Earlier this month, Facebook unveiled Libra to the public. The cryptocurrency, expected to launch in early-2020, will be a stablecoin backed by a basket of traditional assets deemed stable by the Libra Association.
As to why this project is being launched, the white paper claims that the network is being created to empower the unbanked, reduce barriers to entry in finance, and to create a world predicated on decentralization.
Indeed, David Marcus, Facebook’s VP of Blockchain, has pledged that the project will become decentralized and will not be a spying tool for Facebook. But, as a new survey reveals, a majority of common mom & pop investors, like you or myself, don’t trust Marcus’ promise, and have instead taken issue with the threats the digital asset poses to society.
80% Unlikely to Get Involved In Libra
If you aren’t too hyped about Libra, you’re not alone. Revealed recently by a poll conducted by financial services firm Jefferies, 80% of 600 American respondents claimed that they are “unlikely” or “very unlikely” to use the Silicon Valley-backed cryptocurrency.
Explaining why, 45% of the naysayers drew attention to their lack of trust in Facebook, which has been slammed by countless privacy concerns and accusations of personal data misuse over its checkered history.
Another 40% noted that they see no use in the cryptocurrency, citing the fact that they already use something like Apple Pay, Samsung Pay, or Google Pay.
It seems that the seminal graphic for Libra’s announcement, which involves the logos of Spotify, Uber, Lyft, Visa, PayPal, and other firms that may be deemed “more trustworthy than Facebook” didn’t pay off.
Interestingly, this report paints the exact same picture that a survey covered by DemandSolutionNews previously revealed. As this outlet then noted, 18% of 1,000 respondents to a LendEDU survey claimed they would be entirely amicable towards investing in a Facebook cryptocurrency. This 18% is evidently higher than the purported 9% with capital already in Bitcoin — a good sign.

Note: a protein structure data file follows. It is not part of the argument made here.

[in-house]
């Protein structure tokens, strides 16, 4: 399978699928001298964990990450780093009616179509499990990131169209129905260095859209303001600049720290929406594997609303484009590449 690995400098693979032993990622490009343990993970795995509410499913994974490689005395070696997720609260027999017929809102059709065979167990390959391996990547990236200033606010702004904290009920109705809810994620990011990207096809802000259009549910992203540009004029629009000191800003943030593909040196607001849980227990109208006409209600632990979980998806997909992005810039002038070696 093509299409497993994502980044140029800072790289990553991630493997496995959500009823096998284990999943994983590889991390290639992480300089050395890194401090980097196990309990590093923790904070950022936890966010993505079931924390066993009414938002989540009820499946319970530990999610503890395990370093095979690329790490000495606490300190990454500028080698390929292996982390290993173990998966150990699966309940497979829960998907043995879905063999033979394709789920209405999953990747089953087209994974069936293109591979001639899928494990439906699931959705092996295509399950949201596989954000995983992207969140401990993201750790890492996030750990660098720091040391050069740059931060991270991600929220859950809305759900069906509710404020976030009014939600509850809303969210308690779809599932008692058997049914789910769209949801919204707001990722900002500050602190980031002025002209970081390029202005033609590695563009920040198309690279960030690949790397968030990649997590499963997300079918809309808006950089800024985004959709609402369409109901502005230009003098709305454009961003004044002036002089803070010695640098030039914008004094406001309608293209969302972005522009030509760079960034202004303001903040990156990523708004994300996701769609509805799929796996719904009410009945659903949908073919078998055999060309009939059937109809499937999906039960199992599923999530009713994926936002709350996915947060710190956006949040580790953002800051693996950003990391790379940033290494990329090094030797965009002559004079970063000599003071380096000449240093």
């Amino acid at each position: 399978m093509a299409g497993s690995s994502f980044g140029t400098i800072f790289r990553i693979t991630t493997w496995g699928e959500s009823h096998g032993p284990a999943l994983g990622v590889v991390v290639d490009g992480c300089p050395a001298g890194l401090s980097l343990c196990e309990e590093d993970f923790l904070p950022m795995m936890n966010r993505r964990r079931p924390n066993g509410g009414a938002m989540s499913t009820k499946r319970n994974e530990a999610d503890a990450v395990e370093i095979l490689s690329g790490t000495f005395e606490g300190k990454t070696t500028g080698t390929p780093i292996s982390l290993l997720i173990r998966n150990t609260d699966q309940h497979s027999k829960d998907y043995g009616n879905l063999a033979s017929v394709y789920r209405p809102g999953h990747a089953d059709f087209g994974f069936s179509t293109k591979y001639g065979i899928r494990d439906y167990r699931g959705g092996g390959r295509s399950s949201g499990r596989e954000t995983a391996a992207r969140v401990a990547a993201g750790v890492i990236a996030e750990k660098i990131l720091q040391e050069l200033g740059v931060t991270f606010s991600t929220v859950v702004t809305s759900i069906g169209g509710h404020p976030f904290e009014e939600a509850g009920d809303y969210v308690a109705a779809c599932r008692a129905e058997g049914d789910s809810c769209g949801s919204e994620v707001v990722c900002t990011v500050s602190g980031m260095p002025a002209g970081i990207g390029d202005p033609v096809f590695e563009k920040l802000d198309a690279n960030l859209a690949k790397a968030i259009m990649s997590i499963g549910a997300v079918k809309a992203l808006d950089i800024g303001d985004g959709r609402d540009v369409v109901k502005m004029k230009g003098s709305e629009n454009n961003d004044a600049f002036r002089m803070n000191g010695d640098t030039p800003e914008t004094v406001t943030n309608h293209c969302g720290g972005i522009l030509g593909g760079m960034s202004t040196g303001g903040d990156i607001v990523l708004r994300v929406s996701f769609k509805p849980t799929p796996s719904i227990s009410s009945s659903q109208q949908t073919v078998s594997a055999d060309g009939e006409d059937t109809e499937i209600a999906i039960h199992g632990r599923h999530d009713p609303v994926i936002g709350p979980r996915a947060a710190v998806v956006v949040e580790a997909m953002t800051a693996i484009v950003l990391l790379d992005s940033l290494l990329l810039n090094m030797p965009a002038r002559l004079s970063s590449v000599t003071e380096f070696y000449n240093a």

Regardless, the majority evidently isn’t fine with Libra, no matter what Marcus & Co. have promised.
What’s With The Hate?
This may be due to the rhetoric pushed by technology executives and government officials, some of which have been staunch skeptics of Libra and Facebook’s broader foray into financial services. Just recently, ConsenSys founder and Ethereum co-founder Joseph Lubin published an op-ed via Quartz, in which Lubin remarked that there is an evident gulf of trust” between Facebook and the public. He wrote:
“Yet, with the Libra whitepaper, Facebook is not eliminating subjective trust, but imploring us to trust in Libra. You have to trust that one Libra coin will have “intrinsic value” by being backed by a basket of currencies and government bonds, rather than the capriciousness of daily cryptocurrency price swings.”
Phil Chen of HTC expressed a similar concern. The technology executive, who pioneered the technology firm’s smartphone (the first Android smartphone ever) and virtual reality headset, explained that with Libra, Facebook will get even “more direct access to your financial information [than before],” adding that, “It’s not just access to the information of your transactions, it’s direct access to your wealth and capital.”
These fears have been echoed by incumbent politicians and central bankers, most of which are also extremely concerned about how Facebook could use Libra to further encroach on the data of billions the world over. For instance, Maxine Waters, a House Representative, has called for Facebook to halt Libra in its tracks. She is fearful about “national security concerns, cybersecurity risks, and trading risks that are posed by cryptocurrencies,” citing Facebook’s “troubled past”.
As of the time of writing this, there hasn’t been clear regulatory action against Libra. But, if the deluge of anti-Facebook sentiment continues, governments may try and take a stance.